But, that’s hardly a new concept. Even in humans, the benefits of antioxidants are far from proven and the science for pets is significantly behind that. Instead, many human antioxidant products don’t offer nearly as many benefits as they claim to.
There also isn’t much difference between the various products. For example, the image below is for the life supplement and it uses most of the same ingredients as the mobility example above, just in a different order (meaning, different quantities).
To me, this pattern suggests the ingredients probably don’t do all that much. After all, you’d expect a significant difference between two supplements that have completely different goals.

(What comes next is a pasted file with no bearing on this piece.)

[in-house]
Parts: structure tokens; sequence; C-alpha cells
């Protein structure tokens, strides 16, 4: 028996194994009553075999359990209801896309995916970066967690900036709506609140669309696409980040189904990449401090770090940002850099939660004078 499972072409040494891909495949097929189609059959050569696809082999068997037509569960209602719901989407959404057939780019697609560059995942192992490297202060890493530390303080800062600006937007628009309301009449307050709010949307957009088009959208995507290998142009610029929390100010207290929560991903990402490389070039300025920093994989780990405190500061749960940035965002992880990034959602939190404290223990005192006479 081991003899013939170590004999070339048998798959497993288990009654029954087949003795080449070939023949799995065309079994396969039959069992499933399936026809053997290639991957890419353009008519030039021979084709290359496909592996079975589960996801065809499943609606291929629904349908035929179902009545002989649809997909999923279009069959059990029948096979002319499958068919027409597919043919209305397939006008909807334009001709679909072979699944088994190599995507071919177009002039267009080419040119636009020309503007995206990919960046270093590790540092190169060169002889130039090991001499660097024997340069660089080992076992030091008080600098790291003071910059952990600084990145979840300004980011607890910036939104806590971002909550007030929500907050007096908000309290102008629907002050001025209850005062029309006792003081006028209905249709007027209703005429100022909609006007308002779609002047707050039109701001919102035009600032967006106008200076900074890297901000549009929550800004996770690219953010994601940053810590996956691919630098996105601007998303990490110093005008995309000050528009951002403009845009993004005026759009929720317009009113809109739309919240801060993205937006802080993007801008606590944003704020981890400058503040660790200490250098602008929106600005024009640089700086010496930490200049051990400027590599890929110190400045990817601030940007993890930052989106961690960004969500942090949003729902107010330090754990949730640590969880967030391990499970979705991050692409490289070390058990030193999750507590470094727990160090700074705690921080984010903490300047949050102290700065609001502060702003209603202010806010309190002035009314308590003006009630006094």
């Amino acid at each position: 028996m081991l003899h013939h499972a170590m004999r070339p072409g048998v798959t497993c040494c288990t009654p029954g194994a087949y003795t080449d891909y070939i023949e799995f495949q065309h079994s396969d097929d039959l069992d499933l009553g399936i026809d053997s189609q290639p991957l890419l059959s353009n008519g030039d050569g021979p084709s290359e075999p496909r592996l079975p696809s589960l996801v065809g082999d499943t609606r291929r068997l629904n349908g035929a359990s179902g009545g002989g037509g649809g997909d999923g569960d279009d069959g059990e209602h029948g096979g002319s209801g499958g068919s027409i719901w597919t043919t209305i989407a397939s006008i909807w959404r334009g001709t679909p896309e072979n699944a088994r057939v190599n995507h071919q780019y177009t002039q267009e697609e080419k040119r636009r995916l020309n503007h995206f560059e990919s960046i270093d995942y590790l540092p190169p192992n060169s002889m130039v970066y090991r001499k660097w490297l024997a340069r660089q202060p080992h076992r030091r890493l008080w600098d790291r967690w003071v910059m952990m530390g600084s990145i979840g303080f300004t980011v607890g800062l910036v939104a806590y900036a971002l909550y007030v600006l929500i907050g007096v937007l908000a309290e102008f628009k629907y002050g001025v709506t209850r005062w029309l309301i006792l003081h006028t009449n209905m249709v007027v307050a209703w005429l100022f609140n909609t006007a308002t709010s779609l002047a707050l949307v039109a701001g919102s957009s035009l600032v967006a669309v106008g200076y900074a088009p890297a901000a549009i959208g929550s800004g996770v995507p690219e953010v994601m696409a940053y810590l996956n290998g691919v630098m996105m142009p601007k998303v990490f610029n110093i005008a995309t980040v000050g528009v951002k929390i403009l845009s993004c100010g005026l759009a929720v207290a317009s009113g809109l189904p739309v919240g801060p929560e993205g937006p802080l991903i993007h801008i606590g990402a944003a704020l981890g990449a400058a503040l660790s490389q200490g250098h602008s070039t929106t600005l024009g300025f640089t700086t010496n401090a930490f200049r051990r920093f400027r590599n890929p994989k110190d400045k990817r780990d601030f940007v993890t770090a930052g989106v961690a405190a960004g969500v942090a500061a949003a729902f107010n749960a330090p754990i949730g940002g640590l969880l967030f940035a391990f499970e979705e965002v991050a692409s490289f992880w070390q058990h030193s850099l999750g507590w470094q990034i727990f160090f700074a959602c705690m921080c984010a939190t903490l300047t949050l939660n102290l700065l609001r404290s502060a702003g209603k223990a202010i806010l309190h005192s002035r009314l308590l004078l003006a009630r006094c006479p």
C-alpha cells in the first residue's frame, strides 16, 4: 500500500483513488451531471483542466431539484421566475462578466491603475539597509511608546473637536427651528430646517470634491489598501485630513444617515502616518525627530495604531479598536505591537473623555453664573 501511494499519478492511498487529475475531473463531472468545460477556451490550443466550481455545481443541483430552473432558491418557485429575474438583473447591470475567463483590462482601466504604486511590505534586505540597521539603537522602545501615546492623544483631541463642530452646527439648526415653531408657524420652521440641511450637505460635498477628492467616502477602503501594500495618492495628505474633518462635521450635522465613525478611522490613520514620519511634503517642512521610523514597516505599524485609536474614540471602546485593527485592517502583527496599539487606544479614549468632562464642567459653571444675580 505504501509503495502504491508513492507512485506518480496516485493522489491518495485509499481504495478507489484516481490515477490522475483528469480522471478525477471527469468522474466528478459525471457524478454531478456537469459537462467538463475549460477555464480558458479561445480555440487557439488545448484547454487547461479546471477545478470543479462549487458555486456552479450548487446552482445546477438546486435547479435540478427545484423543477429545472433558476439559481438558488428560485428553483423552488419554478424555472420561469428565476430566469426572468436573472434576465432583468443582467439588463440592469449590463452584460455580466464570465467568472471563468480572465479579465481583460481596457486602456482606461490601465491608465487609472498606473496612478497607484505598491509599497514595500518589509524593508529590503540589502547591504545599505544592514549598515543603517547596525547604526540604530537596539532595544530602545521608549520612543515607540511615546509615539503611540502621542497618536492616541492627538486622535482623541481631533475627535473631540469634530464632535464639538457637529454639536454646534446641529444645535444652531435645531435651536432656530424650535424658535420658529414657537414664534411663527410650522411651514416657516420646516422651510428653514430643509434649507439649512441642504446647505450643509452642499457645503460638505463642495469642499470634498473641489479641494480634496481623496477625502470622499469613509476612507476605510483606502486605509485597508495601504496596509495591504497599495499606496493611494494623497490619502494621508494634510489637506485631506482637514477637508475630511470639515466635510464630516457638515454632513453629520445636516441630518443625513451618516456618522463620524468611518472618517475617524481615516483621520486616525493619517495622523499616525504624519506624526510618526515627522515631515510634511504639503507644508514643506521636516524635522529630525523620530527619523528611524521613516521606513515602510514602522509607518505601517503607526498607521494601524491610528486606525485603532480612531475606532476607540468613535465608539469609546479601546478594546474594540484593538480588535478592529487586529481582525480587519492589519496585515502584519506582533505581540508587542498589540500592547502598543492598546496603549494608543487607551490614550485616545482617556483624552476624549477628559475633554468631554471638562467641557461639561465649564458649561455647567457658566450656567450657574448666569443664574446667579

Now, the products available should still be completely safe for pets, especially as they use relatively few ingredients. Testing for safety is also much easier than testing for health benefits. Plus, the company isn’t likely to put pets at risk. This means the worst case is that the products don’t do much at all.
There are also three human products on offer:
The first of these is mind, which is a nootropic, meaning it focuses on improving mental function. There are many similar products on the market and like those, this supplement uses a variety of plant-based compounds. Some of these may offer cognitive benefits but there isn’t much evidence yet.
The next product is a skin balm, designed to promote skin healing, while the final one focuses on cellular energy, metabolism and similar areas. Once again, the ingredients choice (for perform) is similar to other products on the market. There is some evidence for the various components but not a dramatic amount.
The end result is that for animals and humans, there isn’t much evidence at all. The human products have more scientific support – but the items are less unique. In fact, there are probably hundreds of similar items on the market that all make the same claims.